- Firing Line 10/1: Talented but very light on foundation, and that might have shown in the Robert B. Lewis, when he allowed a seemingly beaten Dortmund to come back at him and beat him, in the stretch. He has proven very game, but distance could become an issue if he should take more after his sire’s line.
- Far From Over 12/1: Can anyone say wow? It’s hard to know just how talented he really is. He nearly put his face in the dirt at the start of the Withers Stakes, and then zigzagged his way through the field down the stretch, to blow past favored El Kabier, and win decisively. He’s by Blame out of an AP Indy mare, so distance will not be an issue for him. Foundation and experience will be the questions he has surrounding him.
- Ocho Ocho Ocho 13/1: With his breeding, it’s rather a surprise to see him so successful at two. Street Sense’s foals have been slow to mature and not overly impressive, which doesn’t fit this one’s profile at all. He’s fast and has the ability to carry that amazing speed a long way. His debut is very much anticipated.
- Mr. Z 15/1: There is so much talent and natural speed there, but he just can’t seem to get the win for one reason or another. “The Coach” D. Wayne Lukas has been fiddling around with different bridles since the Smarty Jones debacle and thinks he has found what makes his charge tick. His latest work, he was said he was running straight as a string. We should get a good glimpse at his progress in the Southwest.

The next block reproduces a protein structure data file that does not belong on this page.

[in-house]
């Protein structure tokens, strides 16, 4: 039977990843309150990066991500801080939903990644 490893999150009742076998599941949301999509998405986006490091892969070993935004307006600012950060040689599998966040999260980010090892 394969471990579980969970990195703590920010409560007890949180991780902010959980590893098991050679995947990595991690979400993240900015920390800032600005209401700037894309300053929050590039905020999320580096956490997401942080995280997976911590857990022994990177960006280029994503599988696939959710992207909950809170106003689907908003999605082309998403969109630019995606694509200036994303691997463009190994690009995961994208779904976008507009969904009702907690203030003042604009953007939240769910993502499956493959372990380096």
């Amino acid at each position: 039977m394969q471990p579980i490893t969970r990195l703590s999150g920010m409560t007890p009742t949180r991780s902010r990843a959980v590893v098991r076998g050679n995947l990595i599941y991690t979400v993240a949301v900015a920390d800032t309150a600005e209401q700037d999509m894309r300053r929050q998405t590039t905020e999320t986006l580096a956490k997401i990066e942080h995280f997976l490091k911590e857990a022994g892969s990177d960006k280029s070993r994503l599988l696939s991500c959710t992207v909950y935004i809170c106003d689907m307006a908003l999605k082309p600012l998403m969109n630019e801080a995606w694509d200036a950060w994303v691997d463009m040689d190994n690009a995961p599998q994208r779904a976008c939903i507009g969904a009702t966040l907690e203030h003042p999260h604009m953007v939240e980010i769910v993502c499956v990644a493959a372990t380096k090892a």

- Far Right 15/1: He has a very interesting blend of speed and stamina in his pedigree. His win in the Smarty Jones was impressive, but was it because the light bulb went off, or because he got a break in top flight competition?
- Texas Red 17/1: He had a good shot and a good prep in the San Vicente, but since its inception, you can’t ignore the fact that half the winners of the Breeders Cup Juvenile have failed to make it to the Kentucky Derby. After this hoof abscess and his trainer’s comments, one has to wonder at his chances to make it. He could, but he will be pressed for points and could lack the needed foundation.
- El Kabier 18/1: He has talent, no doubt, and since they seem to have found a running style that he agrees with he has run exceedingly well. He won two in a row and was second when running a winning effort. His major question is the distance. At distances over a mile he has never finished worse than second, however his pedigree suggests that his best distance would be between eight and nine furlongs.